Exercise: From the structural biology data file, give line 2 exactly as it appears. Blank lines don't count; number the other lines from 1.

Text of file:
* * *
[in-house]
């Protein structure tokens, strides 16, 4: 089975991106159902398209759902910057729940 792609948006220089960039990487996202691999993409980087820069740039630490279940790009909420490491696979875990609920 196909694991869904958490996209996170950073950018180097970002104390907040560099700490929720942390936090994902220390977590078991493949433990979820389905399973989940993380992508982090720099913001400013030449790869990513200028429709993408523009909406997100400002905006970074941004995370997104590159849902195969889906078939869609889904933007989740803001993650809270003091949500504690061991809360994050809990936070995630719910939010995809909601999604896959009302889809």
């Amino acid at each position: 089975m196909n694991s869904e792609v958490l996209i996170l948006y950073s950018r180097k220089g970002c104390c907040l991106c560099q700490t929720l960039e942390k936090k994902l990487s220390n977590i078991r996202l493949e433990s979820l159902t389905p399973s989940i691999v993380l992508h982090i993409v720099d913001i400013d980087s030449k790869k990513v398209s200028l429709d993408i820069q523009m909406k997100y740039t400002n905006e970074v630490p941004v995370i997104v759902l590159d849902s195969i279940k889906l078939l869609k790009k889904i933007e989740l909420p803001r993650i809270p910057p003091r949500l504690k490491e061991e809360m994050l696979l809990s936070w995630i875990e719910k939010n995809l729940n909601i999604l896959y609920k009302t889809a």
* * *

């Protein structure tokens, strides 16, 4: 089975991106159902398209759902910057729940 792609948006220089960039990487996202691999993409980087820069740039630490279940790009909420490491696979875990609920 196909694991869904958490996209996170950073950018180097970002104390907040560099700490929720942390936090994902220390977590078991493949433990979820389905399973989940993380992508982090720099913001400013030449790869990513200028429709993408523009909406997100400002905006970074941004995370997104590159849902195969889906078939869609889904933007989740803001993650809270003091949500504690061991809360994050809990936070995630719910939010995809909601999604896959009302889809």